C&EN Food Chemistry

Coke and Cola: Soda’s chemical history – in C&EN

It’s an oft-mentioned story that Coca-Cola used to contain cocaine. So, in this edition of Periodic Graphics in C&EN, we take a look at the unexpected compounds that some of our favourite sodas once contained and explore how water is carbonated to make sodas in the first place. View the full graphic on the C&EN […]

Chemistry in the News Materials Chemistry

The chemistry of the coronation crowns

As England celebrates the coronation of King Charles III this weekend, the crowns will be the centre of attention. Combined, the three crowns used in the ceremony contain almost 6,000 gemstones — this graphic takes a look at their chemical compositions.

Food Chemistry

National Tea Day: What causes the scum on tea?

Ever wondered why tea’s stimulant effect feels different to that of coffee? Or why sometimes, when you make a brew, thin scum forms on the tea’s surface? On National Tea Day, here’s a graphic to answer those questions and more!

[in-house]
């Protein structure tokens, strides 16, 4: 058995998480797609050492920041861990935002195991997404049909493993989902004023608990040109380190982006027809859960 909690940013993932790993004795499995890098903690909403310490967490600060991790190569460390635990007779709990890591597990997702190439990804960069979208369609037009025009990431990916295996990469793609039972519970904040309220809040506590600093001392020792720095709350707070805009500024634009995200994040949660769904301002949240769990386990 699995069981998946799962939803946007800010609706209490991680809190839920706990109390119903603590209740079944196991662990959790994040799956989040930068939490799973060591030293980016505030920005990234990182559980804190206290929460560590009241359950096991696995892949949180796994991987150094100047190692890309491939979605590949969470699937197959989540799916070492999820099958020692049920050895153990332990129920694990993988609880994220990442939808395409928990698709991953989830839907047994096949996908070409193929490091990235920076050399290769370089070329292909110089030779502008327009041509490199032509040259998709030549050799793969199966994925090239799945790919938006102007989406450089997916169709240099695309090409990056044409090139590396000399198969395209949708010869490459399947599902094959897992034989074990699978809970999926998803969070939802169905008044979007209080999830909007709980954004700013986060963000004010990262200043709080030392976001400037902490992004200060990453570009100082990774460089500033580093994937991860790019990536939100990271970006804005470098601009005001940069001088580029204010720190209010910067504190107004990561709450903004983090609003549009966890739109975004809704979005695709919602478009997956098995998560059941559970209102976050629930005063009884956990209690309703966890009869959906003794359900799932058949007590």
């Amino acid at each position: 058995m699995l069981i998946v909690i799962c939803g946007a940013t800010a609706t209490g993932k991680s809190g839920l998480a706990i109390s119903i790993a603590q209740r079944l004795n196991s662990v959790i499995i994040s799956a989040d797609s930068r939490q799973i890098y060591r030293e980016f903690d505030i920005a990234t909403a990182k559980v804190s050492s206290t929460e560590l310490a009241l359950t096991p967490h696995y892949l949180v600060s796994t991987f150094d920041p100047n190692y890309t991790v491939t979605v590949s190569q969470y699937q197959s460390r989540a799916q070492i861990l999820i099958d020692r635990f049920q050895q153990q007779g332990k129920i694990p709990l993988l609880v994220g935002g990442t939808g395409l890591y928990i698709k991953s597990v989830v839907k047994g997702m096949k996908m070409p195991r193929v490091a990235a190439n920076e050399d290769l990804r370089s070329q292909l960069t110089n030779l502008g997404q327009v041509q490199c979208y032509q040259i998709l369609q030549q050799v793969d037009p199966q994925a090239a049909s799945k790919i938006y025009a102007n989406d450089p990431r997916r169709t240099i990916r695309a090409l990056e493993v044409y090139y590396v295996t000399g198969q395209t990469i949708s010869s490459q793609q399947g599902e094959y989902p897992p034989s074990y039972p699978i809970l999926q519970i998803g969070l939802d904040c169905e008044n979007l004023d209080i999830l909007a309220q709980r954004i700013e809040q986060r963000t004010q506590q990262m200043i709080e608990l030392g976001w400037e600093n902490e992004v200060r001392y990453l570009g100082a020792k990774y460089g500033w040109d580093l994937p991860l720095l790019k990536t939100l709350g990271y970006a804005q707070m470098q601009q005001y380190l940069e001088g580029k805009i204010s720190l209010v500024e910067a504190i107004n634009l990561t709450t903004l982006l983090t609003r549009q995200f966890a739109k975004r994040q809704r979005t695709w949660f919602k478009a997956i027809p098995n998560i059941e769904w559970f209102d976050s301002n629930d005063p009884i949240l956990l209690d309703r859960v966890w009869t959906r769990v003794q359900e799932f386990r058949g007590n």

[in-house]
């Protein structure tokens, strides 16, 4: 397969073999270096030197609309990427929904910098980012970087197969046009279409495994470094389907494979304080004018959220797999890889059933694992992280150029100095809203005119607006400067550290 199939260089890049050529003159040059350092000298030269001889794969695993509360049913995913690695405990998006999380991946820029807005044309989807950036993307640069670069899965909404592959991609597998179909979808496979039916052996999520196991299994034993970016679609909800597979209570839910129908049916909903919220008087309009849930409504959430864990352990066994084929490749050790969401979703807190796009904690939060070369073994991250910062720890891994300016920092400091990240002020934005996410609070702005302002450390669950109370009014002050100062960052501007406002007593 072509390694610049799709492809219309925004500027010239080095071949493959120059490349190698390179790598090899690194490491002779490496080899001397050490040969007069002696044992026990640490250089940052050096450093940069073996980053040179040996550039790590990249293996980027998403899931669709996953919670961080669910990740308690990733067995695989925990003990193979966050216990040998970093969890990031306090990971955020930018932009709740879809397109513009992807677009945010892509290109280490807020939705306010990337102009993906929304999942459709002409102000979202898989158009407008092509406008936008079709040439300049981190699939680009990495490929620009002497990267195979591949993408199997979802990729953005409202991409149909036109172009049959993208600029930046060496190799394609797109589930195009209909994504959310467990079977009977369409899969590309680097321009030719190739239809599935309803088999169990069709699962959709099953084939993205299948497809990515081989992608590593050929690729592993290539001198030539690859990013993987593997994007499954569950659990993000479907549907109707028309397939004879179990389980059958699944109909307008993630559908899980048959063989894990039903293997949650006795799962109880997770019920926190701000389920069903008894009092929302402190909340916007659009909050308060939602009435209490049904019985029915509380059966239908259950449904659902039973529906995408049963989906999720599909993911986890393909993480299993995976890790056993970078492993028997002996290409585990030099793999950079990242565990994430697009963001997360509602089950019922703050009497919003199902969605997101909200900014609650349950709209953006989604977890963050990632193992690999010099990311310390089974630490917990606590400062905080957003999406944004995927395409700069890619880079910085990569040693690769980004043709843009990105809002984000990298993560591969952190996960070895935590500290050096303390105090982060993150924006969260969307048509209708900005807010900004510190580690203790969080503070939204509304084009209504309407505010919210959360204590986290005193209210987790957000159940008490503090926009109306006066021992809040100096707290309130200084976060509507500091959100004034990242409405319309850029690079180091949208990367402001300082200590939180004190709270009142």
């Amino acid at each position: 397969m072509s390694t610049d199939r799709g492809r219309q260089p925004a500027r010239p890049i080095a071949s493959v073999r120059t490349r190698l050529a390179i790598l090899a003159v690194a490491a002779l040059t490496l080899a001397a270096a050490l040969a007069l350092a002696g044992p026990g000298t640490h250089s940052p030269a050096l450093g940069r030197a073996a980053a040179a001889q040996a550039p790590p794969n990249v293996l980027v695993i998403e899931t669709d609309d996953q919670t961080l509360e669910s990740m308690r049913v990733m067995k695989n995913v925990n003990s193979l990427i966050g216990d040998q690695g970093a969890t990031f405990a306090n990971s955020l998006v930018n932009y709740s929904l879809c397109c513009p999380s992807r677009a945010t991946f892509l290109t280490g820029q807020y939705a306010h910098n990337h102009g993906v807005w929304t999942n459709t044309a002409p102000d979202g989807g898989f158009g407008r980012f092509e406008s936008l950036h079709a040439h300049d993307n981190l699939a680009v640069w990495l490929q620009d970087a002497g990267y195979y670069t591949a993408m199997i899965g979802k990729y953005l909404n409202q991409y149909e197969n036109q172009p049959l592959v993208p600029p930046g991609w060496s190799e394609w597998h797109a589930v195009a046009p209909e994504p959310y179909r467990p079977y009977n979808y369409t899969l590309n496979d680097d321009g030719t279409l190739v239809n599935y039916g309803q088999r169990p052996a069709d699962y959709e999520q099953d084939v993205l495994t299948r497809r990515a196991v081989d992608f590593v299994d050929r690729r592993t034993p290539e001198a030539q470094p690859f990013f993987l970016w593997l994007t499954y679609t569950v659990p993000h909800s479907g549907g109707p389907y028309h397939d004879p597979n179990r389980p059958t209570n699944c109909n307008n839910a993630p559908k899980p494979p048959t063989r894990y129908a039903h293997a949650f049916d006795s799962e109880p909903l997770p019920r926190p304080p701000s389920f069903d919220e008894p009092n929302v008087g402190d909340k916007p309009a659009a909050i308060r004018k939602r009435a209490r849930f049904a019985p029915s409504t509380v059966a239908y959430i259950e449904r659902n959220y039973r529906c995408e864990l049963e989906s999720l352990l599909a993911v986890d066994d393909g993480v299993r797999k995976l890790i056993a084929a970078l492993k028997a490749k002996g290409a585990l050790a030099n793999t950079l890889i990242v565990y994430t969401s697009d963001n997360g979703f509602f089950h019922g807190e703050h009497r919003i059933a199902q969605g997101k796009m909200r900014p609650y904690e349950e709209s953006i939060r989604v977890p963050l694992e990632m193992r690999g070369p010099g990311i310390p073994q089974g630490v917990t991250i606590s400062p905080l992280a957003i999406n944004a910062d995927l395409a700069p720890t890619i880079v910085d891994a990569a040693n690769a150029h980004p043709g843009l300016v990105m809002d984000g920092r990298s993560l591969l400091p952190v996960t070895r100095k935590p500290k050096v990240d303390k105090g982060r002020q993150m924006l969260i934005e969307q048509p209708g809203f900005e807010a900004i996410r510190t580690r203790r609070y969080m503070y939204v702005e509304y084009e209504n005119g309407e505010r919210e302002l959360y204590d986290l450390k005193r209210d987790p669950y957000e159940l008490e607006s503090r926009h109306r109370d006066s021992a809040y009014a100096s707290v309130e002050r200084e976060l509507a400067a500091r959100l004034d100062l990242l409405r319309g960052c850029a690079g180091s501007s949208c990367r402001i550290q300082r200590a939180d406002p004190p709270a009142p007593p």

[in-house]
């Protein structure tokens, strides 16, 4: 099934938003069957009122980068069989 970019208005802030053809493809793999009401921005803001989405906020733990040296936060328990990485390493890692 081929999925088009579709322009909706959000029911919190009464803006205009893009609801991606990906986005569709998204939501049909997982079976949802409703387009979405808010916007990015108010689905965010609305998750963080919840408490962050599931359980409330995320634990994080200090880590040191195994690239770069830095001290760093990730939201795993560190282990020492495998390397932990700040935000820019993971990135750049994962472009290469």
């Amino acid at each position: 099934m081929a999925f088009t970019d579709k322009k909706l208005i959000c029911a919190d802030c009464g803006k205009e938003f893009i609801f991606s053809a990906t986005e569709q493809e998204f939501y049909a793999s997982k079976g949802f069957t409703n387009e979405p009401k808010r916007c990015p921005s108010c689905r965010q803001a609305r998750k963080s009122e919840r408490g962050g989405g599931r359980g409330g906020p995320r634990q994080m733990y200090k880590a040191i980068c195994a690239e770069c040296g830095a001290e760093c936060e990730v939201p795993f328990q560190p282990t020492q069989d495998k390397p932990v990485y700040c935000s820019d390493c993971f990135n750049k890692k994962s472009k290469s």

Making molecular sandwiches: The history of ferrocene – in C&EN

This year marks 40 years since the Nobel Prize in Chemistry was awarded to Geoffrey Wilkinson and Ernst Otto Fischer for their work on the determination of ferrocene’s structure and subsequent research on sandwich compounds. The latest edition of Periodic Graphics in C&EN looks at the history of ferrocene, other types of sandwich compounds, and some of their everyday applications.

Chemistry History

Today in Chemistry History: Robert Bunsen and the Bunsen burner

The Bunsen burner is one of the ubiquitous symbols of chemistry. Though it might be a rarer sight in university laboratories these days, due to some of the highly flammable substances used, they’re still very commonly found in school science classrooms, and for most of us probably bring back memories of school science lessons. As today […]

Women in Chemistry

International Women’s Day: Twelve women from chemistry history – pt. 5

8 March is International Women’s Day, so here’s another edition in the Women in Chemistry History series. This graphic highlights another twelve women whose achievements in chemistry range from the development of vaccines and the production of antibiotics to the development of techniques for chemical analysis.